James Hird has admitted he made mistakes throughout the Essendon drug scandal, but said he always acted with the players’ best interests at heart.
The Bombers’ former senior coach was conducting his first interview since the Court of Arbitration for Sport (CAS) upheld an appeal by the World Anti-Doping Authority against an AFL tribunal decision to clear the players of taking the banned substance thymosin-beta 4.
The ‘Essendon 34’ – including 12 current players – were suspended from the sport for 12 months.
Speaking at the Sydney Ethics Centre in an exclusive interview with ABC journalist Tracey Holmes, Hird said there was never any intention to cheat the system, and admitted he should have done more to prevent the situation.
“Firstly, I didn’t oversee the program,” Hird said.
“There was no experimental program that went on.
“There was no intention by anyone, (sports scientist) Stephen Dank included, to cheat the system.
“(But) at certain times I believe protocols weren’t adhered to.
“I have a level of responsibility in that. I should have known more. I should have done more when the opportunity came.
“I feel extremely guilty for that and bad for that. I can only apologise for that. I made decisions in real time that in hindsight, I think were wrong.”
Hird coached Essendon from 2010 until he stood down from his position late in the 2015 season, with much of his reign dogged by speculation, investigations and court cases.
He said he had spoken to around half of the suspended players, and said skipper Jobe Watson probably felt let down by his former coach,
“Certainly, some of them you want to give some space to,” Hird said.
“Jobe’s rightly very angry and I think he feels very let down in a number of areas.
“I think he’s got every right to feel let down by myself.”
Hird said part of the blame should be shared by club doctor Bruce Reid, who he said approved supplements for use, because he had a better understanding of the supplements and their effects than other members of the club’s hierarchy.
Dr Reid remains at the club.
“We all should have done more and Bruce would admit he should have done more as well,” Hird said.
When asked at what point he thought Dr Reid should have taken more responsibility, Hird said: “I don’t think Bruce should have to leave the Essendon Football Club.
“Bruce’s primary concern at all times is the welfare of players. Bruce is a very, very good man. I think he has paid a price – not the price that the players have paid – the players have paid the ultimate price for this and their careers, a lot of them, are either ruined or they have gone back a long way.
“I don’t know whether Bruce has taken enough responsibility or not. That is something you will have to ask Bruce but I do know that he has worn a lot of criticism for this.”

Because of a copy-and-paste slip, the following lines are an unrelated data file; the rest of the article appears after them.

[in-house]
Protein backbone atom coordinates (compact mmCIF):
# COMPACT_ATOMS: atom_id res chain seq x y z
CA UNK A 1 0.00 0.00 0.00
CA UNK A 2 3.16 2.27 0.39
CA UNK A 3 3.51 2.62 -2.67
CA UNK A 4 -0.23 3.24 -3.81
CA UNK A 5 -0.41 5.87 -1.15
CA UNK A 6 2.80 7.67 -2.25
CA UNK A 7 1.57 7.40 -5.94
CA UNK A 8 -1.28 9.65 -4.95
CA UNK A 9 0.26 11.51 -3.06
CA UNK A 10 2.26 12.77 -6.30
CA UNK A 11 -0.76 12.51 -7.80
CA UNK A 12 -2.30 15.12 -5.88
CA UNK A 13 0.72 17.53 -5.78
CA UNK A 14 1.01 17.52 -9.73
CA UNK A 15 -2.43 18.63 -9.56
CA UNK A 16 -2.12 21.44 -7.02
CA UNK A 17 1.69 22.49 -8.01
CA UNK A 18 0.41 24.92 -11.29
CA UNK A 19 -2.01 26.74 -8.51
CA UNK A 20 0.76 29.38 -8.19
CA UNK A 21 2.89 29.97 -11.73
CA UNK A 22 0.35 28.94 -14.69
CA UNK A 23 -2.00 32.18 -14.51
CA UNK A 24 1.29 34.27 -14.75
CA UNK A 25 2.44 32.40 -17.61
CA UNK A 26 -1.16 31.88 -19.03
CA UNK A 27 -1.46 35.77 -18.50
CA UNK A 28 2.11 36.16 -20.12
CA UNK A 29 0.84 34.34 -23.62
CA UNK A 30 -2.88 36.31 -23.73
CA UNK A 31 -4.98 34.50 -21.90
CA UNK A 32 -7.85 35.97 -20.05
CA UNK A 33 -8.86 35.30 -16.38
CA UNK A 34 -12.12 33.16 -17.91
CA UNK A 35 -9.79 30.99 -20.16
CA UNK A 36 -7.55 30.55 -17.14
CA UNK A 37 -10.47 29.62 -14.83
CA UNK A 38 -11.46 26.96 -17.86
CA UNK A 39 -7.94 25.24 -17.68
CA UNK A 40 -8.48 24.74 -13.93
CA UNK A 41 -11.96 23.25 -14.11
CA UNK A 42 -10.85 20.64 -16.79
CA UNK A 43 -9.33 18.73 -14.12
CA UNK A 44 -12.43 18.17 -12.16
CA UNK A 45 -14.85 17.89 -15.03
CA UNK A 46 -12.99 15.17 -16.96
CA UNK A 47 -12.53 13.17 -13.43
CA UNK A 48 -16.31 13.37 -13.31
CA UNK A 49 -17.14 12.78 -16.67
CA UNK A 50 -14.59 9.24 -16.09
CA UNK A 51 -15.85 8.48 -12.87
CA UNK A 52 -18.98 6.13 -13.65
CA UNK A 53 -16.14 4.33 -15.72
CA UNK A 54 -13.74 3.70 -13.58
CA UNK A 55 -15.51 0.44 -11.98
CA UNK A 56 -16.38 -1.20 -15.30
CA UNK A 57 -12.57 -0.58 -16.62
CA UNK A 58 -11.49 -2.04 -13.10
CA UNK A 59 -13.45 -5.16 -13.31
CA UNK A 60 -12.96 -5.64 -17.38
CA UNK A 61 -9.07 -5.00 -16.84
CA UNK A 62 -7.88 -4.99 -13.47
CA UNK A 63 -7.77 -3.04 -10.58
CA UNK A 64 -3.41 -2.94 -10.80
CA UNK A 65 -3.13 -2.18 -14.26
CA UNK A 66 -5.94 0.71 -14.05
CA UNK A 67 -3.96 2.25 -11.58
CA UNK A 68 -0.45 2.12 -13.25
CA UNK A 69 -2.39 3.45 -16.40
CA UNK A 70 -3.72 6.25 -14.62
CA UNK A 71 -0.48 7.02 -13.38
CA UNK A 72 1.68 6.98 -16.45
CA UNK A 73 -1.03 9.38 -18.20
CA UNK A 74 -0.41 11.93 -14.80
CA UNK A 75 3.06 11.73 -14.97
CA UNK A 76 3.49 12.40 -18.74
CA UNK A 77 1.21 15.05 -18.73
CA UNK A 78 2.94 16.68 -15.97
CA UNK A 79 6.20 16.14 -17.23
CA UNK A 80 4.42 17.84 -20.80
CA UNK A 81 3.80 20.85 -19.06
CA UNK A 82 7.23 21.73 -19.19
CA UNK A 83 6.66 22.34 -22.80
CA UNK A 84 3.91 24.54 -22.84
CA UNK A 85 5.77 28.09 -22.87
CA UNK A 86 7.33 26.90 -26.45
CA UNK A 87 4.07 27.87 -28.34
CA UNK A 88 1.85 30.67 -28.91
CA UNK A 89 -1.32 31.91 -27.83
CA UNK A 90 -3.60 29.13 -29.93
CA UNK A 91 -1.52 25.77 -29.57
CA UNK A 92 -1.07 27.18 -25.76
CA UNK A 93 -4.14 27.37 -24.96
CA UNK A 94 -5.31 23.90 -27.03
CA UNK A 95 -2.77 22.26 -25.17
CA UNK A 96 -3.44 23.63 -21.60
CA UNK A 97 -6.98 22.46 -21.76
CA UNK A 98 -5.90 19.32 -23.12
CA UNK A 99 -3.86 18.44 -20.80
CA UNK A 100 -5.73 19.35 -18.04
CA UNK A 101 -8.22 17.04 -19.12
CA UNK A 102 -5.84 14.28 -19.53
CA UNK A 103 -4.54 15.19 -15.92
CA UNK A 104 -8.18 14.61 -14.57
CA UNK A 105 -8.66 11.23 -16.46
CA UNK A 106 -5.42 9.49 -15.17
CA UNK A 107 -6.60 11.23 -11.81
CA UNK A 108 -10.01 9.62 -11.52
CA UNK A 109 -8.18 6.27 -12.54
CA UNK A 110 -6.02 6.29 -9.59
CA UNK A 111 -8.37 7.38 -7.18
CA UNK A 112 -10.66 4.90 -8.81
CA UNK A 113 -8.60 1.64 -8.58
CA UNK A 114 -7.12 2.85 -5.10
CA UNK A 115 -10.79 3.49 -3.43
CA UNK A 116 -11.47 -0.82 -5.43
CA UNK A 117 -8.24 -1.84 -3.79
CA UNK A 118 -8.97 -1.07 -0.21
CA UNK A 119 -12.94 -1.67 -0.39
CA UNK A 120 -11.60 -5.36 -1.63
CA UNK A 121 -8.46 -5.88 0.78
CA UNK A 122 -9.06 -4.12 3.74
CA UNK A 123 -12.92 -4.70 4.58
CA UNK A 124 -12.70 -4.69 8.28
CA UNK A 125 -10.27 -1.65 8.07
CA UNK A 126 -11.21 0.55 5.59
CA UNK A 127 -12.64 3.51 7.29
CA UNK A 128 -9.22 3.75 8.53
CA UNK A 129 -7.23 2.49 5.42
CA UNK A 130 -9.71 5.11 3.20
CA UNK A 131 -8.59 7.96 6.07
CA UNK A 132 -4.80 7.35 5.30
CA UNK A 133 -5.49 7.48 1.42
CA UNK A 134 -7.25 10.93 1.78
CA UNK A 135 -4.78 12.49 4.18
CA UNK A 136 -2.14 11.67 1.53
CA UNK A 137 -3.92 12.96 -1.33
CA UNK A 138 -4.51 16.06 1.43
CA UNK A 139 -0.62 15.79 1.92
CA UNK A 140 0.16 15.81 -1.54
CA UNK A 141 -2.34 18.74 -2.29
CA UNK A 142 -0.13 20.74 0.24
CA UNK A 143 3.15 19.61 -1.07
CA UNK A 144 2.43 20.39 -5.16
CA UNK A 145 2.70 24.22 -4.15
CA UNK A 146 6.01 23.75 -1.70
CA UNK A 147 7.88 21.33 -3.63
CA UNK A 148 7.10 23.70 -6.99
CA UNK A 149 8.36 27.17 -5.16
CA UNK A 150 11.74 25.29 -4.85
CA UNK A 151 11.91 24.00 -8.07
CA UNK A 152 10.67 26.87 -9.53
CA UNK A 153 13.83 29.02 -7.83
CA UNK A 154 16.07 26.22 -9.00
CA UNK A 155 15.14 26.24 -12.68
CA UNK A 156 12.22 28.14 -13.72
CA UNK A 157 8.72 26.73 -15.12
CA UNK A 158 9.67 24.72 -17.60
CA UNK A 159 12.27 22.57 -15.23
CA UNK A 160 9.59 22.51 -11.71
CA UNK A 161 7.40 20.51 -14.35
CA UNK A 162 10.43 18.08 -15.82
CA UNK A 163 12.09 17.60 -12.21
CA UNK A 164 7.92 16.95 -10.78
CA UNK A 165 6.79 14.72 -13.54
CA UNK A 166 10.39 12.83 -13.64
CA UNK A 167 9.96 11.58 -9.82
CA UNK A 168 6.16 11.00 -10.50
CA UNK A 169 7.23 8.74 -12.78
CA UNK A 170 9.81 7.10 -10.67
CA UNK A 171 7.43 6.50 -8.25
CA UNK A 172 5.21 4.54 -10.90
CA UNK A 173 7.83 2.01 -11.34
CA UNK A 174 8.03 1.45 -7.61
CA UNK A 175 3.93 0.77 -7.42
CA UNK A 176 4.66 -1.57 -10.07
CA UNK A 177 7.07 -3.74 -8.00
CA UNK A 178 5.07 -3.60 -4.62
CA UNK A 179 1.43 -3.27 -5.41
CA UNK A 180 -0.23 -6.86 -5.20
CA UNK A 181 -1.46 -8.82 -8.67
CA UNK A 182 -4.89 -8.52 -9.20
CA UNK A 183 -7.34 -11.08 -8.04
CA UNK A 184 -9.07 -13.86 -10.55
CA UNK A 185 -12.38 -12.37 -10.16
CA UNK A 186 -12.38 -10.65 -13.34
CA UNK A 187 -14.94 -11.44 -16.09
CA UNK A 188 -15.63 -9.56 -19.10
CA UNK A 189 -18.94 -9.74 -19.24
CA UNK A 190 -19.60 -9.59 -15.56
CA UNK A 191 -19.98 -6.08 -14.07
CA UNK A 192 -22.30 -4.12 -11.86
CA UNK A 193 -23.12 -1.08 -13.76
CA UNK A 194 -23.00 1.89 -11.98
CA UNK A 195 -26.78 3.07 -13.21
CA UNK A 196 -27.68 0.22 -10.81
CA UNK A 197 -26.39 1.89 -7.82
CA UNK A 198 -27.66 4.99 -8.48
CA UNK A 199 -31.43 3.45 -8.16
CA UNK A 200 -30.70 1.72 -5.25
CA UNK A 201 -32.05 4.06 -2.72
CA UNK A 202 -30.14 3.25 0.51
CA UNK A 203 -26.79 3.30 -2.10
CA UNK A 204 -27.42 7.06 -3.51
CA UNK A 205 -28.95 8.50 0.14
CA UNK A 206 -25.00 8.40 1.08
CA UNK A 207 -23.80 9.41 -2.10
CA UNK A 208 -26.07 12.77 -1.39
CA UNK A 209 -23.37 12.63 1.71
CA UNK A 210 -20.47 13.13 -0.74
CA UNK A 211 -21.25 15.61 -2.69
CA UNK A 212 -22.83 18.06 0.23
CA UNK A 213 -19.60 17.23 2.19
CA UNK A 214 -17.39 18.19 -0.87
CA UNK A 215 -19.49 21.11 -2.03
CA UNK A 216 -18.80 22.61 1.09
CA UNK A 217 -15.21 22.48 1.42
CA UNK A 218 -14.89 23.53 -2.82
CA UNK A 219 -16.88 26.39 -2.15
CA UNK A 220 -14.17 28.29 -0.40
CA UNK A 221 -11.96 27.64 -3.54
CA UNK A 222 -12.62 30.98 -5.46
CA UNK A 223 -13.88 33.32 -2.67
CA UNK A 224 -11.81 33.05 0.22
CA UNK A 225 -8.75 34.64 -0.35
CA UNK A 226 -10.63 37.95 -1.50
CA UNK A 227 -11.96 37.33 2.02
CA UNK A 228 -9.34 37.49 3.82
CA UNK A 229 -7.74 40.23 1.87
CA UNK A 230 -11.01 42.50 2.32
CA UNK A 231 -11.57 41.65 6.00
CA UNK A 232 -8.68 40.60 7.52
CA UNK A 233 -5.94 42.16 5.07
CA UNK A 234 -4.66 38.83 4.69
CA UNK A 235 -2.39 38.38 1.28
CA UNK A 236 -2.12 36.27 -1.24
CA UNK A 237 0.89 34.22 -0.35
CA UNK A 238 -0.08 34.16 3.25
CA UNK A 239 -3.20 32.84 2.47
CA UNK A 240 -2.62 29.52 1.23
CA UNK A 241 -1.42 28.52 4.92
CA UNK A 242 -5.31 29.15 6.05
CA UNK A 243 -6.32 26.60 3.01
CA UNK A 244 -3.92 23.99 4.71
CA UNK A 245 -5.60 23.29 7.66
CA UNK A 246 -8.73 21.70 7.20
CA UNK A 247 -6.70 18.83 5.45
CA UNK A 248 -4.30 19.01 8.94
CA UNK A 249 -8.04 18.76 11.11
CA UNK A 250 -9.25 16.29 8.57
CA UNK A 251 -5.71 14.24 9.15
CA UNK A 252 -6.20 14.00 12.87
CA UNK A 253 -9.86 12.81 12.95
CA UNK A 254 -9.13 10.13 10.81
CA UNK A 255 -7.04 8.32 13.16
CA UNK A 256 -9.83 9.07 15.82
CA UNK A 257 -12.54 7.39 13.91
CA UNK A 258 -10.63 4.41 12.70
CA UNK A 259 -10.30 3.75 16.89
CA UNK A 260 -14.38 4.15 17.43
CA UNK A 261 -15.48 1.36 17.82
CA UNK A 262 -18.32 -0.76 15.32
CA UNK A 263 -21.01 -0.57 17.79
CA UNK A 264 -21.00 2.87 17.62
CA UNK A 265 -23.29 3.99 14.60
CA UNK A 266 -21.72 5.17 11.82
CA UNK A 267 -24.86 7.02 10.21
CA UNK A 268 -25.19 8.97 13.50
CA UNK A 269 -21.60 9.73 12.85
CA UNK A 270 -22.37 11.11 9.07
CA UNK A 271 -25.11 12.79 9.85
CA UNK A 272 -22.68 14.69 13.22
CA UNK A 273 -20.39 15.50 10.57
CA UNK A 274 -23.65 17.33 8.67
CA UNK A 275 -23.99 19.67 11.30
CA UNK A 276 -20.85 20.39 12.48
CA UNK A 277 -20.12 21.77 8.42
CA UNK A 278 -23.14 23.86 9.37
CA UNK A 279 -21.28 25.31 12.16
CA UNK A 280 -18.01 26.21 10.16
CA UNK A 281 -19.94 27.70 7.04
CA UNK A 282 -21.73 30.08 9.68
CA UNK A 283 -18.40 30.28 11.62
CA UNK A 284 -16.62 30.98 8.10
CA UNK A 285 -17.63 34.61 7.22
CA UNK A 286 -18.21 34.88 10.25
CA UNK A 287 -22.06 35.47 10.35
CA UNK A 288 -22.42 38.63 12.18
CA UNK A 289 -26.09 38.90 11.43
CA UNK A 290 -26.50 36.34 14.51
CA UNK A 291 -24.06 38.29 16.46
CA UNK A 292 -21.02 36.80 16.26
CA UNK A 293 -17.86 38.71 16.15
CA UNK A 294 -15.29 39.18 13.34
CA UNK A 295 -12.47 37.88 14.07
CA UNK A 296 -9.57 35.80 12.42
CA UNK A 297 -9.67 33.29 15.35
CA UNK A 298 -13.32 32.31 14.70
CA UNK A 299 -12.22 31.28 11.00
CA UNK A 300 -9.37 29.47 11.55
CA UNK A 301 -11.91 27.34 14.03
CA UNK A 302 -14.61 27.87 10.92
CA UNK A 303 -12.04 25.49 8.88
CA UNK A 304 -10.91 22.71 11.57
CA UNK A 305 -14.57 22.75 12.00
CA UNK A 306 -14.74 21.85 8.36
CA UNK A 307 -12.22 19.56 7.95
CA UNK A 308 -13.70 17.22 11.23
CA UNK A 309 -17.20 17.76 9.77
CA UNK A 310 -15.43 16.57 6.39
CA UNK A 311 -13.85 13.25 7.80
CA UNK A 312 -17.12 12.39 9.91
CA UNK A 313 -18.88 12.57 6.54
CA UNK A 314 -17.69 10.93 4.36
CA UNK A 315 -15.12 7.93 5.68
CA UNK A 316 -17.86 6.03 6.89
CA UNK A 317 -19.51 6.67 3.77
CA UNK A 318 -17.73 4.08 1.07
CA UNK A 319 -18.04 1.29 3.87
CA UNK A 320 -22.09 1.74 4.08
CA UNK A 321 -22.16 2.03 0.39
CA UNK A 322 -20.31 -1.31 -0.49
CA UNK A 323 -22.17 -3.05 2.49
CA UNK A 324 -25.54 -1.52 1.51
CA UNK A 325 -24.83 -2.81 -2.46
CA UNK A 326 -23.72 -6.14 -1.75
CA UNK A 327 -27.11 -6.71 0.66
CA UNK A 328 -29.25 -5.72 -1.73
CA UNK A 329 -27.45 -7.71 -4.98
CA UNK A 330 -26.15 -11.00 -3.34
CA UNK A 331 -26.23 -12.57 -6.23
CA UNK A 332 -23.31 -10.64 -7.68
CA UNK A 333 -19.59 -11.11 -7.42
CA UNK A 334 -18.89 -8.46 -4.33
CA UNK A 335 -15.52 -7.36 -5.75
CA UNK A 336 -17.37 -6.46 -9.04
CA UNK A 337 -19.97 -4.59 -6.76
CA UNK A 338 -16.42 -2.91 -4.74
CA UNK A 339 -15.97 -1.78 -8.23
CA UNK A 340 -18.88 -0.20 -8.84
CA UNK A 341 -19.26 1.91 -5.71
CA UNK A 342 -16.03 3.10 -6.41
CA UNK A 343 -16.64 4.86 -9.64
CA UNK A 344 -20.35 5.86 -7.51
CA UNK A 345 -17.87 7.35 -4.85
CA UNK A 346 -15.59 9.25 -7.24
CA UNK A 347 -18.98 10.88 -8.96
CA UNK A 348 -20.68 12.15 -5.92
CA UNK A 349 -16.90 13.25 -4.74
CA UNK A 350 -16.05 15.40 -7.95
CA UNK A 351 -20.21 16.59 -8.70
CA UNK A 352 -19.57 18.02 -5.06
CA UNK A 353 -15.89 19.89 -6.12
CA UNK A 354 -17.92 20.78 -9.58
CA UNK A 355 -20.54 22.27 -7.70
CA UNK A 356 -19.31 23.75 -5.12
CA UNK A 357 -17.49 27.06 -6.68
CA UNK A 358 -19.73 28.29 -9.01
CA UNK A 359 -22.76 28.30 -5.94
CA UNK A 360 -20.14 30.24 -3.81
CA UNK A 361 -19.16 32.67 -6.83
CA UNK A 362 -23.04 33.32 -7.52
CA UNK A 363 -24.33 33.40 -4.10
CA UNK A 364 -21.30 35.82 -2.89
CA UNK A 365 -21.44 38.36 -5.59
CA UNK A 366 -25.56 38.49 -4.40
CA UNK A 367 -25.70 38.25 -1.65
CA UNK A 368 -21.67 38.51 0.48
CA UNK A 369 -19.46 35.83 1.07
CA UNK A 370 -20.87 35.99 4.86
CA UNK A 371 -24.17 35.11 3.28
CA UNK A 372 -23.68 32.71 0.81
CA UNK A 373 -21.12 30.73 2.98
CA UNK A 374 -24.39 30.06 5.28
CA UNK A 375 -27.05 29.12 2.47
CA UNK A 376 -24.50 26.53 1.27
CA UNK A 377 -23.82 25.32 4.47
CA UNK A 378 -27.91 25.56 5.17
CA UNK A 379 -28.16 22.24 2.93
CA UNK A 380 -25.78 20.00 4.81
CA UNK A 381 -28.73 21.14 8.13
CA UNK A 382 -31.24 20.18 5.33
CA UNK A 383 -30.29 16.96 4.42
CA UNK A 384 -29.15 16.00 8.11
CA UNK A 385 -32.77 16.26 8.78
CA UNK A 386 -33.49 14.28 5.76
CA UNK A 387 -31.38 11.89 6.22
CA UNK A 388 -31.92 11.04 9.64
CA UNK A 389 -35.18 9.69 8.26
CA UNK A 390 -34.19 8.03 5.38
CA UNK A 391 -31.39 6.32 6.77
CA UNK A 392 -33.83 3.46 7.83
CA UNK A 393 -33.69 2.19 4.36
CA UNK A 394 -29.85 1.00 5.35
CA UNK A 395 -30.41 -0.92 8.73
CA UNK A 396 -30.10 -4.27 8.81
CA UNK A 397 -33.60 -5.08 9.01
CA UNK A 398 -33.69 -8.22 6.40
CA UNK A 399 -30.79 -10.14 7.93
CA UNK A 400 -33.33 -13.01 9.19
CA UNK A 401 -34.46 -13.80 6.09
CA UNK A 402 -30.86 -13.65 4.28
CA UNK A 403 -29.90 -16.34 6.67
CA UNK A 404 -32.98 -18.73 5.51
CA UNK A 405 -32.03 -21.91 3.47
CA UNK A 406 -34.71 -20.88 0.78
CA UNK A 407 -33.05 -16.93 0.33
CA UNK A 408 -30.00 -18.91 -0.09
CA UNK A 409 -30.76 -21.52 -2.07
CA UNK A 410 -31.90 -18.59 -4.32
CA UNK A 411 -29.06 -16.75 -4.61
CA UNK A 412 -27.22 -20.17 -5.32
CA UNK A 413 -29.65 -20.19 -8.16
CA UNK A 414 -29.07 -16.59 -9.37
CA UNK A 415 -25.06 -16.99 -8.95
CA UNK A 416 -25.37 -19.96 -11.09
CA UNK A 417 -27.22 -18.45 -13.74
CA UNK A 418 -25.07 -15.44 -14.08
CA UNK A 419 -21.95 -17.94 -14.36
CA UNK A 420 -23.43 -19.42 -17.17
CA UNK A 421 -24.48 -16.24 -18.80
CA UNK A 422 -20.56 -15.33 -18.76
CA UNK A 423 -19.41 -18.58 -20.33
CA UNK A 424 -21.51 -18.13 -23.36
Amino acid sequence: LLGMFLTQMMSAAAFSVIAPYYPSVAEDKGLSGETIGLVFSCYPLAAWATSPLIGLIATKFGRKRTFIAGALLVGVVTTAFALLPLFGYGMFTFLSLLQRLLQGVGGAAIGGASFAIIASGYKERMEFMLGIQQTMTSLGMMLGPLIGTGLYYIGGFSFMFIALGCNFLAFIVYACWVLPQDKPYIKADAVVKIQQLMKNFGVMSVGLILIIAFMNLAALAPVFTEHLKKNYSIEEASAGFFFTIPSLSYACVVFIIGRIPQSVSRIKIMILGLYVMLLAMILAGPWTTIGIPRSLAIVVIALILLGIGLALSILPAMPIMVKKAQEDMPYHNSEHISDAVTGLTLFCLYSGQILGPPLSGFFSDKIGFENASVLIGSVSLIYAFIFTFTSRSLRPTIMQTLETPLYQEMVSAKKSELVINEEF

‘I was the scalp’
Hird said AFL CEO Gillon McLachlan told him he was to be made a scapegoat for the scandal.
“I was told I was going to be the ‘scalp’,” he said.
“I was then told by Gillon McLachlan that this is about the optics.
“How would it look if the highest profile person at the Essendon Football club escaped sanction?”
Hird said it was impossible to judge just how culpable he was for the scandal.
“I certainly made some errors of judgement. I trusted people.
“It’s hard to give you what my level of responsibility is.
“I had a big impact on that football club.
“I do believe at all times I tried to make the best decisions for the players.”
Only Dank knows
Hird says the fact his players will be remembered as drug cheats will haunt him for a long time.
“Stephen Dank can say for certain what they were injected with. But if that is the case, if no one can say for certain what they were injected with, how can 34 men be found guilty by CAS?” he said.
“I can understand people saying that the club can’t say what they were injected with. But CAS cannot say what they were injected with. You are asking the players to prove their innocence.
“What will haunt me is that the players are put in a position where they are seen as drug cheats. I don’t want history to see those players as drug cheats. That is what will haunt me.”
While the saga has affected his family and personal life, Hird says his feelings remain with his players.
“My children have lived it, my oldest daughter is 16. She has seen it. My youngest son is six. It has been a huge part of his life,” he said.
“As I said, that victim role for us, it has to be about the players. We can sit back with my friends and my family and talk about it in private but I think that the real impact is on 34 players.
“They are sitting there going ‘What have I done? I have done nothing wrong, why am I in this position?’
“I still to this date don’t believe that anything banned was given to our players.”
– with ABC/AAP